The Never-Ending Boom-Bust Debt Cycle

In late 2008, in the immediate aftermath of the Lehman Brothers bankruptcy, Queen Elizabeth famously asked a group of academics why no one had warned her about the global economic crisis that was triggered by that bankruptcy.

Judging by today’s seeming complacency in policymaking and academic circles about the world economic outlook, one has to wonder whether by this time next year Queen Elizabeth might be asking not only why she was not warned about another global economic crisis but also why so little seems to have been learned from the previous boom-bust cycle.

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Debt Ceiling
Rilsonav / Pixabay

An indication of policymaker complacency is the repeated upward revisions in the IMF and the Organisation for Economic Co-operation and Development’s 2018-2019 global economic growth forecasts. These revisions are made despite the fact that global debt levels today are around 30 percent of GDP higher than they were on the eve of the 2008-2009 Great Economic Recession. They are also made despite the fact that today’s mispricing in global asset and credit markets is much more pronounced than it was in 2008.

Whereas in 2008, asset price bubbles were largely confined to the U.S. housing and credit markets, today those bubbles would seem to be very much more pervasive. Not only have global government bond yields plummeted to record low levels, but global equity valuations also reached levels recorded only three times in the last 100 years.

In their desperate search for yield, investors also have made loans to risky borrowers at interest rates that do not nearly compensate them for default risk. This has been especially the case in the advanced countries’ high-yield debt markets and in the emerging market corporate debt market, where borrowing in U.S. dollar terms has increased by a staggering $3 trillion over the last six years.

If anyone ever doubted that there is gross mispricing in global credit markets today, all one needs to do is ask how countries with such dubious creditworthiness as Iraq, Mongolia and Tajikistan can so easily tap those markets for funds.

Alternatively, one might ask how a serial defaulter like Argentina could place a 100-year bond on favorable terms or how Italy’s debt-laden government can borrow at cheaper rates than can the U.S. government.

An indication of how little seems to have been learned from the 2008 crisis is provided by the Federal Reserve’s recent seeming total disregard of asset price inflation in setting interest rate policy. During the course of 2017, the Federal Reserve stuck doggedly to the interest rate path it set itself at the start of the year. It did so despite a 25 percent increase in equity prices that boosted U.S. household wealth by $6 trillion since the start of the Trump administration. It also did so despite the further boost that the U.S. economy was receiving from a 10 percent dollar depreciation and the move to a very much more expansionary budget policy by the Trump administration.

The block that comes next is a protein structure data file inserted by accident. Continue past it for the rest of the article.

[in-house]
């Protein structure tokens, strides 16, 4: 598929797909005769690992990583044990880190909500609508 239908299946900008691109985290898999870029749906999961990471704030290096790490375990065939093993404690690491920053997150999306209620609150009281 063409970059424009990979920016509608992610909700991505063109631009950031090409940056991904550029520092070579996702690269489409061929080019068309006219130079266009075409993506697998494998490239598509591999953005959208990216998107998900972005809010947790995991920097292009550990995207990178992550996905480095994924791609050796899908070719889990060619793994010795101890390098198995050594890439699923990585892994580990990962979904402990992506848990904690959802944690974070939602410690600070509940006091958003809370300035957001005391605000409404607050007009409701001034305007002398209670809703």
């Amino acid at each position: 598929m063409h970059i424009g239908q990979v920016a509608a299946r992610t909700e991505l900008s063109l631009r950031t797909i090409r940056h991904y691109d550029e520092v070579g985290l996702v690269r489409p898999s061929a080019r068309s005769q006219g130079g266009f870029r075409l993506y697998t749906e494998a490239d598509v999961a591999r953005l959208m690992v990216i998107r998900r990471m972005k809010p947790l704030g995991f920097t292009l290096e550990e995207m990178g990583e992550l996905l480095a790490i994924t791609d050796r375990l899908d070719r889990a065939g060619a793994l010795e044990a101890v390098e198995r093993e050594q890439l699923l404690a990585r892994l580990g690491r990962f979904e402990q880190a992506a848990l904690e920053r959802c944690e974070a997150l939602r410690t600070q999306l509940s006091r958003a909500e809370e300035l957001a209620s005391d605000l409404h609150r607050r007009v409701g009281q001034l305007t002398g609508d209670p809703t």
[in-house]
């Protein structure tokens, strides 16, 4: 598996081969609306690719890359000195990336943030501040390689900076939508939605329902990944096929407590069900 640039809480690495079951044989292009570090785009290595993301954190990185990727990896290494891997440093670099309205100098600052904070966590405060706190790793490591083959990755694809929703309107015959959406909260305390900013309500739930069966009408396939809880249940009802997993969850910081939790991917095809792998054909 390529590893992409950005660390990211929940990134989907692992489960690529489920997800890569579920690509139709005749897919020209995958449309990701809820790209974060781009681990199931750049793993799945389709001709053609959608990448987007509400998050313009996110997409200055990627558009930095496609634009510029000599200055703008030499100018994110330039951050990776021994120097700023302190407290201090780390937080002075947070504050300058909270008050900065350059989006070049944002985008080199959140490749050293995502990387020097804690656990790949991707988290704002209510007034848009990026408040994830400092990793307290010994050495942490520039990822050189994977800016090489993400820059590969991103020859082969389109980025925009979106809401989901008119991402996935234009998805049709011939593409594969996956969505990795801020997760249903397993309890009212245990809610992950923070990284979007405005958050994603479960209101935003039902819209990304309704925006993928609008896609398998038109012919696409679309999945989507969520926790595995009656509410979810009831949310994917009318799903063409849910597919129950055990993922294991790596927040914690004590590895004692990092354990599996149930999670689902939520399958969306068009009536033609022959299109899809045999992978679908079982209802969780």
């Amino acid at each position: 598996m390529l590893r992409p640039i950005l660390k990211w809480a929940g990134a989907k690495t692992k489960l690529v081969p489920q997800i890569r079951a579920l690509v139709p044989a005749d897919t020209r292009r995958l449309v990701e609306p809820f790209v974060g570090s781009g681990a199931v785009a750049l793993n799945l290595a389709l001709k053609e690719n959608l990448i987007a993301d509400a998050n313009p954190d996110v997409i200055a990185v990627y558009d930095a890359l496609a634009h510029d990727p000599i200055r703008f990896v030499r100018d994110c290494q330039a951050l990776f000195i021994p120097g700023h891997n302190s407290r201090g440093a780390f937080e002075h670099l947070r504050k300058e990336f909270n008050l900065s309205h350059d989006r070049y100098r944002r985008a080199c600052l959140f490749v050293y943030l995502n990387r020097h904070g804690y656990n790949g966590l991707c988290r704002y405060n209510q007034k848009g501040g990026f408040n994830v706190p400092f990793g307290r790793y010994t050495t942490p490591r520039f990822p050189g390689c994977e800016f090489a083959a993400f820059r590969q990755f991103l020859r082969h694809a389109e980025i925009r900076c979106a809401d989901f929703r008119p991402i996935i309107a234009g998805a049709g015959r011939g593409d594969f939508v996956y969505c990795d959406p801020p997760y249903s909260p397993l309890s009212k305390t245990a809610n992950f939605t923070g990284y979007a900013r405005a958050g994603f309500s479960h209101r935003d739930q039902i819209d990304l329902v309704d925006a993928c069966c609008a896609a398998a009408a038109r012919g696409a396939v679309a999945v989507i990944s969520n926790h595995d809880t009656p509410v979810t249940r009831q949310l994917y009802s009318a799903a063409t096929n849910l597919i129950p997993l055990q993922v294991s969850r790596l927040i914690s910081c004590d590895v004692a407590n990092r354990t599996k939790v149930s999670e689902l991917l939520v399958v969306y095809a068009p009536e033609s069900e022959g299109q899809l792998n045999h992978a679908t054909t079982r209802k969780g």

Making today’s complacency in policymaking circles all the more difficult to understand is the fact that today’s asset and credit market bubbles only make sense at very low interest rates. Yet with the U.S. economy now at risk of overheating, especially because of Trump’s unfunded tax cuts and public spending increases at a time of close to full employment, there is every prospect that the Fed will need to adopt a much more aggressive monetary policy stance than at present if it is not to exceed its inflation target.

This heightens the risk that we cannot be far from the bursting of asset price bubbles and the repricing of credit market risk, with all the attendant dislocations that this can cause for the global economic and financial systems.

All of this would suggest that it is not too early for the world’s major economic policymakers to start thinking about how best to respond to the next global economic crisis. In particular, they might ask themselves whether, by having had the world’s major central banks respond to the last crisis by having increased the combined size of their balance sheets by $10 trillion, they might not have seriously distorted financial asset market prices and thereby have set up the stage for another boom-bust cycle.

Instead, policymakers might want to give serious thought to responding to the next global economic crisis by resorting to some variant of Milton Friedman’s “helicopter money,” whereby the central bank finances on the easiest of terms checks mailed out by the government to all of its citizens. Maybe then we will be able to generate an economic recovery without seriously distorting asset prices and by so doing we will have freed ourselves from the boom-bust cycles in which we seem now to be trapped.